Move to Mars: Father Volunteers to Leave His Family to Go to MarsCody
When I was a kid in the second or third grade, being an astronaut was to me was a bigger deal than being a professional NBA basketball player or an NFL football player. It was the job that was at the top of the food chain and I dreamed about going into space like Neil Armstrong. Then one day while at school all of the students were gathered into a room together so we could all watch the Challenger Space Shuttle launch into space, and then when the shuttle exploded I developed a deep fear of going into space.
One Utah father must not have developed the same fear of space that I developed, because he has volunteered for the one-way trip to mars that is being planned by Mars One. Going into space is one thing, but going into space to land on a planet where no other human has ever been knowing there’s no way back is on a whole-nother level of scary, but this guy’s willing to do it.
Good for him. This world, no galaxy, needs people who are far more brave than I am. But what this world also needs? Good fathers and good people. Ken Sullivan isn’t some middle-aged single guy who rides wakeboards all day and lives in a one-bedroom apartment. He’s a middle aged married father of three kids. A wife and three kids who he will have to voluntarily leave for the rest of his life and for the rest of their lives–and he didn’t even tell them he was volunteering he was going to move to Mars. Two of Ken’s daughters are going to be grownup by the time he leaves for Mars–if the journey ever happens–but his other child will still be a child when or if he up and leaves forever.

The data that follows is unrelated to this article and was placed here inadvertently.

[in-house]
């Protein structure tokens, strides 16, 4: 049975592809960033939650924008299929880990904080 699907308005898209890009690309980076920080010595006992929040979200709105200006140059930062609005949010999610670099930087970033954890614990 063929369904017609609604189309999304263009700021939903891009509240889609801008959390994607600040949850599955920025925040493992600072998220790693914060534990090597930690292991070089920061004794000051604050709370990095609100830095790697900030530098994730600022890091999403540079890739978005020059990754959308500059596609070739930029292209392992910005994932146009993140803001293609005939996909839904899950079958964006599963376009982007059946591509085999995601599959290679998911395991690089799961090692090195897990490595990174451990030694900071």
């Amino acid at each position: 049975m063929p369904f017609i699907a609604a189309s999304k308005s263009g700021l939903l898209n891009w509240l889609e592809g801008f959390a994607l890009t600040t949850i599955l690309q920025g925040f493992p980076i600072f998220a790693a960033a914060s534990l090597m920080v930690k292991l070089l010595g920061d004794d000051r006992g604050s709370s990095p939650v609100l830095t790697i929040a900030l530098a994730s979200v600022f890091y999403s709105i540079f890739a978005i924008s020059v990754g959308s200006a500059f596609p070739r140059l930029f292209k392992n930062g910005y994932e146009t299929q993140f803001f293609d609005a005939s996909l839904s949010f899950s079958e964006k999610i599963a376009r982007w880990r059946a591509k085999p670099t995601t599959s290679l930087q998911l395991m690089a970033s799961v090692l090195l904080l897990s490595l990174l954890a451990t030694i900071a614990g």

Why is he making the decision to voluntarily leave his family forever? Because Ken Sullivan lives by the following code: “Enjoy life, help people, and don’t hurt others.” Oh, and he wants to make a name for himself because that would be pretty cool. I live by a very similar code of enjoying life, helping people, and not hurting others too, but to me my code means not hurting my family by leaving them forever–or even for more than a week at a time. I can’t imagine the pain I would cause to my daughters if I voluntarily signed up to never see them again. What kind of message would that send to them?
There was a time back in law school where I left my family and I almost lost them forever–and that scared me just like when I was scared after watching the Challenger explode. If I had lost my family I would have seen them again, and I would have been able to spend time with Addie–though Vivi never would have been born–but my family never would have been the same again, and that really scared me. Every aspect or purpose of my life seems to be centered around my family. I exercise in the morning so I can hopefully be healthy when I’m older so I can have more time with my family. I go to work throughout the day so I can support my family. I come home at night so I can spend time with my family. I spend my evenings after my kids go to bed with my wife because I love her. I go to sleep at night so I can be rested enough to do it all over again the next day. Take my family away and what’s the point?
I suppose it is honorable to want to be one who explores space and maybe make it into the history books as one of those major world altering breakthroughs. But to me I think it is more honorable to pass up an opportunity to make a name for oneself because of the damage it would cause to loved ones. What do you think? Which is more important, growing old with family or exploring space?
Photo Credit: Flickr
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